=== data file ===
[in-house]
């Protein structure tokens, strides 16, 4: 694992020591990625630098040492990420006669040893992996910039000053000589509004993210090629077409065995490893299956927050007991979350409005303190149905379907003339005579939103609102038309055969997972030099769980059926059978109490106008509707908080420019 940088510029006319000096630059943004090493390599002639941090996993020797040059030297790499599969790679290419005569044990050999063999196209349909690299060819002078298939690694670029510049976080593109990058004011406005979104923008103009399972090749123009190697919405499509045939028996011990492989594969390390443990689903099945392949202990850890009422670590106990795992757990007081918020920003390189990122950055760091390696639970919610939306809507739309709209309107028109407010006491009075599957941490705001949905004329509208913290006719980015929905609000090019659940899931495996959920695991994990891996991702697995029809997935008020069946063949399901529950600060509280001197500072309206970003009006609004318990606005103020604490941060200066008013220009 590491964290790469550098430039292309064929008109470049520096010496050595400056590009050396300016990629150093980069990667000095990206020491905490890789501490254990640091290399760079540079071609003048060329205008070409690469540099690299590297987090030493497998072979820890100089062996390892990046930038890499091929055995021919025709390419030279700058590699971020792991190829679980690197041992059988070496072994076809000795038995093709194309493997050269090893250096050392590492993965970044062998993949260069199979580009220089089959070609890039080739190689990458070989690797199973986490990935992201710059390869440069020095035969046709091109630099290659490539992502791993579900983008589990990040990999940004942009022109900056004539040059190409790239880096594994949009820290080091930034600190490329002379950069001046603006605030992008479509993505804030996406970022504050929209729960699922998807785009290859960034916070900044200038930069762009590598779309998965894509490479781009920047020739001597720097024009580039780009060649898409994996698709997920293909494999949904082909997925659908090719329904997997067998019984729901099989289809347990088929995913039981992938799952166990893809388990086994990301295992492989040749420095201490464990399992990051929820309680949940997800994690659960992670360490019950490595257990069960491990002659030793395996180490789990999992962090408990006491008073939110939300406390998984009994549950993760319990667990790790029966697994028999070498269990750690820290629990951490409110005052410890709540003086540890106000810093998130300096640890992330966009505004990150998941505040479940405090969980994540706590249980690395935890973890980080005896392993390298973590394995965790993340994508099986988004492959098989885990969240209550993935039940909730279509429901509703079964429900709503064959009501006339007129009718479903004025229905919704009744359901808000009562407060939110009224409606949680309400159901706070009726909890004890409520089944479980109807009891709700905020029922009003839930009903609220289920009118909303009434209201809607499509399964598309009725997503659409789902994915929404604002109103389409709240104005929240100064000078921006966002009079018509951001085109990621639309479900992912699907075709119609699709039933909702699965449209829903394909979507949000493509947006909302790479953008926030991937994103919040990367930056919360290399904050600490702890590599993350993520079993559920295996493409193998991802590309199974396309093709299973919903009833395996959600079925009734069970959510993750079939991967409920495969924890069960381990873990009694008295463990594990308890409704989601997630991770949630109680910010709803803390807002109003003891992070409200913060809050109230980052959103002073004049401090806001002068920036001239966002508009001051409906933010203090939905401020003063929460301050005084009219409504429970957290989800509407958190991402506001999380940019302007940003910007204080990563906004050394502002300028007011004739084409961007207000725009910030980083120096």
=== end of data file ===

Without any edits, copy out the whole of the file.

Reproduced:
[in-house]
């Protein structure tokens, strides 16, 4: 694992020591990625630098040492990420006669040893992996910039000053000589509004993210090629077409065995490893299956927050007991979350409005303190149905379907003339005579939103609102038309055969997972030099769980059926059978109490106008509707908080420019 940088510029006319000096630059943004090493390599002639941090996993020797040059030297790499599969790679290419005569044990050999063999196209349909690299060819002078298939690694670029510049976080593109990058004011406005979104923008103009399972090749123009190697919405499509045939028996011990492989594969390390443990689903099945392949202990850890009422670590106990795992757990007081918020920003390189990122950055760091390696639970919610939306809507739309709209309107028109407010006491009075599957941490705001949905004329509208913290006719980015929905609000090019659940899931495996959920695991994990891996991702697995029809997935008020069946063949399901529950600060509280001197500072309206970003009006609004318990606005103020604490941060200066008013220009 590491964290790469550098430039292309064929008109470049520096010496050595400056590009050396300016990629150093980069990667000095990206020491905490890789501490254990640091290399760079540079071609003048060329205008070409690469540099690299590297987090030493497998072979820890100089062996390892990046930038890499091929055995021919025709390419030279700058590699971020792991190829679980690197041992059988070496072994076809000795038995093709194309493997050269090893250096050392590492993965970044062998993949260069199979580009220089089959070609890039080739190689990458070989690797199973986490990935992201710059390869440069020095035969046709091109630099290659490539992502791993579900983008589990990040990999940004942009022109900056004539040059190409790239880096594994949009820290080091930034600190490329002379950069001046603006605030992008479509993505804030996406970022504050929209729960699922998807785009290859960034916070900044200038930069762009590598779309998965894509490479781009920047020739001597720097024009580039780009060649898409994996698709997920293909494999949904082909997925659908090719329904997997067998019984729901099989289809347990088929995913039981992938799952166990893809388990086994990301295992492989040749420095201490464990399992990051929820309680949940997800994690659960992670360490019950490595257990069960491990002659030793395996180490789990999992962090408990006491008073939110939300406390998984009994549950993760319990667990790790029966697994028999070498269990750690820290629990951490409110005052410890709540003086540890106000810093998130300096640890992330966009505004990150998941505040479940405090969980994540706590249980690395935890973890980080005896392993390298973590394995965790993340994508099986988004492959098989885990969240209550993935039940909730279509429901509703079964429900709503064959009501006339007129009718479903004025229905919704009744359901808000009562407060939110009224409606949680309400159901706070009726909890004890409520089944479980109807009891709700905020029922009003839930009903609220289920009118909303009434209201809607499509399964598309009725997503659409789902994915929404604002109103389409709240104005929240100064000078921006966002009079018509951001085109990621639309479900992912699907075709119609699709039933909702699965449209829903394909979507949000493509947006909302790479953008926030991937994103919040990367930056919360290399904050600490702890590599993350993520079993559920295996493409193998991802590309199974396309093709299973919903009833395996959600079925009734069970959510993750079939991967409920495969924890069960381990873990009694008295463990594990308890409704989601997630991770949630109680910010709803803390807002109003003891992070409200913060809050109230980052959103002073004049401090806001002068920036001239966002508009001051409906933010203090939905401020003063929460301050005084009219409504429970957290989800509407958190991402506001999380940019302007940003910007204080990563906004050394502002300028007011004739084409961007207000725009910030980083120096």